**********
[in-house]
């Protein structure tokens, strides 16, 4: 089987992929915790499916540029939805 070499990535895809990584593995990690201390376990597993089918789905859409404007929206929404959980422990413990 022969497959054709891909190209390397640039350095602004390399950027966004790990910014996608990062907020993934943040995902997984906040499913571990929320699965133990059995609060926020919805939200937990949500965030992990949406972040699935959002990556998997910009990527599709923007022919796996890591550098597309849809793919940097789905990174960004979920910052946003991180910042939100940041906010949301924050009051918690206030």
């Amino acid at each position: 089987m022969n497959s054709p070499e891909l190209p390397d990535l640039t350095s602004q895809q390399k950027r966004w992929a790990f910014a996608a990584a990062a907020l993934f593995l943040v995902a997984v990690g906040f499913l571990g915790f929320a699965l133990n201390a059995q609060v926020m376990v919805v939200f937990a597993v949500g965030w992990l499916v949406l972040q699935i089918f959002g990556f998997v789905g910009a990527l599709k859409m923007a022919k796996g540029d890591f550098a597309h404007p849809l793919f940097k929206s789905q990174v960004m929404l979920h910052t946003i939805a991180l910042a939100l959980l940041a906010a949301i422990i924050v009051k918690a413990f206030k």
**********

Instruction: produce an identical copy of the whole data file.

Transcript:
[in-house]
């Protein structure tokens, strides 16, 4: 089987992929915790499916540029939805 070499990535895809990584593995990690201390376990597993089918789905859409404007929206929404959980422990413990 022969497959054709891909190209390397640039350095602004390399950027966004790990910014996608990062907020993934943040995902997984906040499913571990929320699965133990059995609060926020919805939200937990949500965030992990949406972040699935959002990556998997910009990527599709923007022919796996890591550098597309849809793919940097789905990174960004979920910052946003991180910042939100940041906010949301924050009051918690206030």
């Amino acid at each position: 089987m022969n497959s054709p070499e891909l190209p390397d990535l640039t350095s602004q895809q390399k950027r966004w992929a790990f910014a996608a990584a990062a907020l993934f593995l943040v995902a997984v990690g906040f499913l571990g915790f929320a699965l133990n201390a059995q609060v926020m376990v919805v939200f937990a597993v949500g965030w992990l499916v949406l972040q699935i089918f959002g990556f998997v789905g910009a990527l599709k859409m923007a022919k796996g540029d890591f550098a597309h404007p849809l793919f940097k929206s789905q990174v960004m929404l979920h910052t946003i939805a991180l910042a939100l959980l940041a906010a949301i422990i924050v009051k918690a413990f206030k």